Area Muslims celebrate culture with Springfield community

Comedian and storyteller Aman Ali was the keynote speaker at Springfield’s Islamic Day of Ohio event, talking about growing up as a non-white kid in Reynoldsburg, Ohio and his pride in the culture. Photo by Brett Turner
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Comedian and storyteller Aman Ali was the keynote speaker at Springfield’s Islamic Day of Ohio event, talking about growing up as a non-white kid in Reynoldsburg, Ohio and his pride in the culture. Photo by Brett Turner

The Miami Valley Islamic Association marked the 32nd annual Islamic Day of Ohio on Saturday by sharing it with the Springfield Community.

The local event, held at the Derby Banquet Hall at Windy Knoll Golf Club, was a chance for Muslims to give back by recognizing a guest of honor, presenting awards to community heroes and presenting a keynote speaker, who entertained with comedy and stories and expressed pride in his faith.

Special posters were spread around the hall with information for visitors to learn more about the Islamic culture and its values.

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The evening’s guest of honor, former Springfield-area Congressman Dave Hobson, was a state senator when then Gov. Richard Celeste instituted Islamic Day of Ohio.

“What a wonderful program. Thank you for coming together and caring about this community,” he told the crowd. “Springfield is a wonderful place to live. The best of the Midwest is in a town like Springfield.”

Hobson, who spends about half of the year here, praised the city’s inclusiveness and suggested he’d like to see more Muslim community members join service organizations such as Rotary, Kiwanis or the Lions Club that could benefit from their help.

Keynote speaker Aman Ali, a comedian and storyteller, talked about what it was like for him to be the only child of color in his own community of Reynoldsburg, Ohio, just outside Columbus.

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Ali joked he was always in the awkward position of being either the American Indian Squanto or Martin Luther King at school plays and how he’d have to repurpose Christmas songs to fit a Muslim kid’s holiday.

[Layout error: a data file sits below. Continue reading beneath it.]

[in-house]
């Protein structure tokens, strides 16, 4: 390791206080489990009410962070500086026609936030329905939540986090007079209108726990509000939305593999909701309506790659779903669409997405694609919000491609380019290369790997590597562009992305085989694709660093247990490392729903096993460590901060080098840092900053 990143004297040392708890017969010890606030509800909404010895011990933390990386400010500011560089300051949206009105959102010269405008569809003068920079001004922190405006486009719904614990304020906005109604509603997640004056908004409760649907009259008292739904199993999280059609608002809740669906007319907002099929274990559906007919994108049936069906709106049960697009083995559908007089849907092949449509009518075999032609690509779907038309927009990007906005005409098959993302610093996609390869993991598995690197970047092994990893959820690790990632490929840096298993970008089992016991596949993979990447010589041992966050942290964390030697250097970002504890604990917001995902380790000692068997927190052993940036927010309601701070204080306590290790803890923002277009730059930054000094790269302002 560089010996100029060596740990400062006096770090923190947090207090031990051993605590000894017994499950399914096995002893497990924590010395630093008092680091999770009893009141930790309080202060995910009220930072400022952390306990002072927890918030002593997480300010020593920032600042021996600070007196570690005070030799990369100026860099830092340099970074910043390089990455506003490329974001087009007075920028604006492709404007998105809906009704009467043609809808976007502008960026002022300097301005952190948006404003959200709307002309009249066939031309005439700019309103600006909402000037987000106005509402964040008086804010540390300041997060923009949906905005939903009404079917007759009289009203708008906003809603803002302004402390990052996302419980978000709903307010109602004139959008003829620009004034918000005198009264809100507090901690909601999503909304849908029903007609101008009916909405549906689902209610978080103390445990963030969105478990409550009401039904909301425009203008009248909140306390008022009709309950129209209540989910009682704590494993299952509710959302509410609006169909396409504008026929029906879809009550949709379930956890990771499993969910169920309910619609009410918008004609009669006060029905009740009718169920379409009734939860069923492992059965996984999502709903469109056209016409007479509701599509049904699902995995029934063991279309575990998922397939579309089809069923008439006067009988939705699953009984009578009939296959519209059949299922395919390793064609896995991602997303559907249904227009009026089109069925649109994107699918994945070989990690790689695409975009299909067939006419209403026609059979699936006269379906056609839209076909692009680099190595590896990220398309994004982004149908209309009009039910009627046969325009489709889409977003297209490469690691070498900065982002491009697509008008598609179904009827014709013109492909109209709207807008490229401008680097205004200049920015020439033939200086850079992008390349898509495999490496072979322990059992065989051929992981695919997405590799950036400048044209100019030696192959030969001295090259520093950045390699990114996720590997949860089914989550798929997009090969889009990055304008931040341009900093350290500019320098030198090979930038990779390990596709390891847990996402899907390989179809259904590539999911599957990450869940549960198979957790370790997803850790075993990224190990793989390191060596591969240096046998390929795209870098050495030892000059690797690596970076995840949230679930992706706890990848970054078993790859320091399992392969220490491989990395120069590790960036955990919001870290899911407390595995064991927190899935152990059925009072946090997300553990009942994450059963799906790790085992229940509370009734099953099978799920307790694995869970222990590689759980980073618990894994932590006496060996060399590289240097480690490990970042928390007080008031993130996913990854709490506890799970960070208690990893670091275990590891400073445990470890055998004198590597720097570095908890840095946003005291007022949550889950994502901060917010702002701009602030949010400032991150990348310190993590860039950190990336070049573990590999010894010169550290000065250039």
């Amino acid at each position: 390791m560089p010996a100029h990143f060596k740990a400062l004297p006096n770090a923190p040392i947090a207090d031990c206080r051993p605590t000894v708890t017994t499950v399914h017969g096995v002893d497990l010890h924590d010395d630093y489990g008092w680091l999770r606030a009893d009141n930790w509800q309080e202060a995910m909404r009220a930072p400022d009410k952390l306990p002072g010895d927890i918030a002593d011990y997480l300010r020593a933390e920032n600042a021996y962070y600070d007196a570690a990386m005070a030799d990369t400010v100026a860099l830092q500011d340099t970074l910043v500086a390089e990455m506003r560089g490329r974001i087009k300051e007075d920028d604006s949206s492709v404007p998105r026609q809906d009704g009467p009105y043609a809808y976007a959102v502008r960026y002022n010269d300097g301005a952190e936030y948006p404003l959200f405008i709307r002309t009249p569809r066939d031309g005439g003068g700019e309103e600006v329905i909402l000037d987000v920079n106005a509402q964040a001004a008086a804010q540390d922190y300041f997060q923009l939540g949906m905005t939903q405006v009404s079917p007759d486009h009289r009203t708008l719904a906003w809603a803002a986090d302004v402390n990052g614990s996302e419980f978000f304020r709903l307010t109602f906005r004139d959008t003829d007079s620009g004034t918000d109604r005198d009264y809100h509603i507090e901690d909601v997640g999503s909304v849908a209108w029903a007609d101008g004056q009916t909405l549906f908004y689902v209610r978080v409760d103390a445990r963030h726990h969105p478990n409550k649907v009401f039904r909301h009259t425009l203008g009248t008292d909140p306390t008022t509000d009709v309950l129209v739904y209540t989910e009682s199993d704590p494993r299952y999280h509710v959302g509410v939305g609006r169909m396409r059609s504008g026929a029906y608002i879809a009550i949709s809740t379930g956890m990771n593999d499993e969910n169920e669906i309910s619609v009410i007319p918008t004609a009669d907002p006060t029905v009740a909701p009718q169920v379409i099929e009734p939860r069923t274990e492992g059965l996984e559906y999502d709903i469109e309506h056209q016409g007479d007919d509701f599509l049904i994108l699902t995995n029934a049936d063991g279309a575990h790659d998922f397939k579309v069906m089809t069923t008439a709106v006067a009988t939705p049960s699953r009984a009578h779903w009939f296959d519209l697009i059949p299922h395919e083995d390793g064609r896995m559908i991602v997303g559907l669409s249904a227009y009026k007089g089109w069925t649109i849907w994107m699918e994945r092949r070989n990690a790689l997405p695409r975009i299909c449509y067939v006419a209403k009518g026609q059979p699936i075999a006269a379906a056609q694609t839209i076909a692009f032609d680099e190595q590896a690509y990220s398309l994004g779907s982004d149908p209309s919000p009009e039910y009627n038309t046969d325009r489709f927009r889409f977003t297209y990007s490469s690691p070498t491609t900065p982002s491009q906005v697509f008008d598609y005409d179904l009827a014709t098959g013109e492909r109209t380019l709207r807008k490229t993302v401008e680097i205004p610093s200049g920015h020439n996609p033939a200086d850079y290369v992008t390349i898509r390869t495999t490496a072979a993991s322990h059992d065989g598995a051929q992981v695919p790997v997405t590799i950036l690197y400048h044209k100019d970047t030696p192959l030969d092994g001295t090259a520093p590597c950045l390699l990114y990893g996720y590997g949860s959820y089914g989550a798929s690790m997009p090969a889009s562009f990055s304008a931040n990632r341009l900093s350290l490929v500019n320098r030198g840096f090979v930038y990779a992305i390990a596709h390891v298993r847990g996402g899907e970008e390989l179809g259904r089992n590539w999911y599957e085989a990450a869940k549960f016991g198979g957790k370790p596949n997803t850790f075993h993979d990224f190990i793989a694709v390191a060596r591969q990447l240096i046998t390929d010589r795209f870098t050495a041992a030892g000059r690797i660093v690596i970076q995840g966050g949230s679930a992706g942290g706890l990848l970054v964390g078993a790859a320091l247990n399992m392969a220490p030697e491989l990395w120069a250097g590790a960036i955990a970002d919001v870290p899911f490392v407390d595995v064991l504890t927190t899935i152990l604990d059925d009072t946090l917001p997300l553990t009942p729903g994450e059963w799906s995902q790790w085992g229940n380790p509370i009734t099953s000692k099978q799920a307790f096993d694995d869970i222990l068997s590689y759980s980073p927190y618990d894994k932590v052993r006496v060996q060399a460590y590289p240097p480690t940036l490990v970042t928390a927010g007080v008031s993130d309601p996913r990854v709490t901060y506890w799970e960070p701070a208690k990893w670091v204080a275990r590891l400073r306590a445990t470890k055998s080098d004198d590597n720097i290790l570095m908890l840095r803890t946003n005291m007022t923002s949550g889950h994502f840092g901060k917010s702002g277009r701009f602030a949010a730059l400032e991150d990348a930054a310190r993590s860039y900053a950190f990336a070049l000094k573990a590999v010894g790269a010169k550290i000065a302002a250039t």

After a career in journalism working at the Akron Beacon Journal and Newsweek, Ali dreamed of doing comedy and has opened for Dave Chappelle and traveled the world.

“Laughter is a beautiful way to bring people together,” he said.

Ali later said he is proud to be from Ohio, even if it means having to educate people in New York, where he now lives, it’s not just a land filled with cows. And he’s glad children of color are getting to see others like themselves on television and in movies, something he didn’t have growing up.

“We can all benefit to learn,” he said.

The Community Hero Awards are a way for the Muslim community to give back to those who serve it. Mayor Warren Copeland presented the awards and recalled after Sept. 11, 2001 the local Muslim community reaching out to promote understanding.

“It’s been a great pleasure to know you and I look forward to keep working with you,” he said.

Those receiving the community hero awards included Clark County Sheriff’s Office Deputy Matthew Yates, Officer of the Year; Springfield Police Division Lt. Allison Elliot, Officer of the Year; Josh Cumston, Firefighter/Paramedic of the Year; Crystal Knasel, Nurse of the Year; Eric Kesson, Apprentice of the Year; and Daniel Metzger, Teacher of the Year.

Dr. Akber Mohammed, who helped organize Saturday’s event, said he was pleased with Saturday’s attendance and hoped it helped create even better community relations. He was also glad several younger Muslim Community members helped run the event, introducing speakers and community heroes.

Pastor Carl Ruby of Central Christian Church was happy to support the event as he his church have gotten support of and cooperation from the Muslim community on several occasions.

“I can’t imagine Springfield without our Muslim community and all they add to our community. I’m proud to call them neighbors and friends,” Ruby said.

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